10 years later

To be honest, the internet doesn’t need any more posts about the 10th anniversary of 9/11.   Thousands of people have already told their stories, expressed their condolences, and honored those who died that day.  It’s crucial to remember, but there’s really only so much that can be said.  So, I’ll try to keep this post short.


In a literal sense, 9/11 didn’t affect me directly.  I didn’t know anyone who died and had never heard of the WTC or seen the Pentagon.  I was 1500 miles removed from the tragedy unfolding on the East coast.  But in another sense, 9/11 affected us all.  My friends and I had grown up believing the US was the safest country in the world and that no one could or would ever dare touch us.  Suddenly, that wasn’t true.  I’m sure every person remembers where they were when they found out.  I was in Mr. Evan’s fourth hour shop class.  It was probably around 9:30am CT (10:30am ET) by that point, and no one had thought to tell us anything was wrong (on a later anniversary the principal would claim that she went around to every single classroom that morning, but that was a blatant lie), so none of us could understand why Mr. Evans looked so upset.  We spent that class listening to the news on the radio.  Sitting next to me was this punk Zach Distler (who was later expelled from high school for a fake bomb threat), who happened to be wearing a NYC shirt.  He stood up, pointed to the image of the WTC on his chest and said “So I guess I should put a big ‘x’ through this, right?”  I thought Mr. Evans was going to kill him.  I wanted to punch him myself.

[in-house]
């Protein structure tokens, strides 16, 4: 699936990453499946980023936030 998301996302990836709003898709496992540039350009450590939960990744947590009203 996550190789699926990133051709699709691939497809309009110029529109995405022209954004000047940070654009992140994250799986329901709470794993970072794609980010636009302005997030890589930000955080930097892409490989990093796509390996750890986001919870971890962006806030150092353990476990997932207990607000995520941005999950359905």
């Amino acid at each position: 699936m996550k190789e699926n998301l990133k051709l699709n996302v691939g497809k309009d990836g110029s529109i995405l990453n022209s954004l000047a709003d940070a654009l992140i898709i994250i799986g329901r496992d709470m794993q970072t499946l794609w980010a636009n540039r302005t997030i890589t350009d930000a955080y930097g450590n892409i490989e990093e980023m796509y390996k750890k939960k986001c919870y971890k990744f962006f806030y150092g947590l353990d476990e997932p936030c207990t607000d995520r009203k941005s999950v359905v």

The timing of my NYC trip meant I had to leave just a few days before the 9/11 memorial opened, but I went down to visit ground zero anyway.  What I saw through the construction fences looked promising, but the moment was ruined by a guy who decided that this was the perfect place to preach about the bible and how this attack was god’s punishment for the US allowing things like gay marriage, yadda, yadda, yadda.  I really hate those kinds of people.  Have some respect.


9/11 is one of those dates that feels like it happened both yesterday and 1000 years ago.  Life goes on, obviously, but for those of us who were old enough to understand what was happening, it’ll always be in the back of our minds.  In my opinion, the best thing we can do is take a few moments out of our lives every year to remember the murder and sacrifice of nearly 3,000 people, and spend the rest of our time moving on, moving forward and making sure we don’t give the terrorists the satisfaction of seeing us living in fear.


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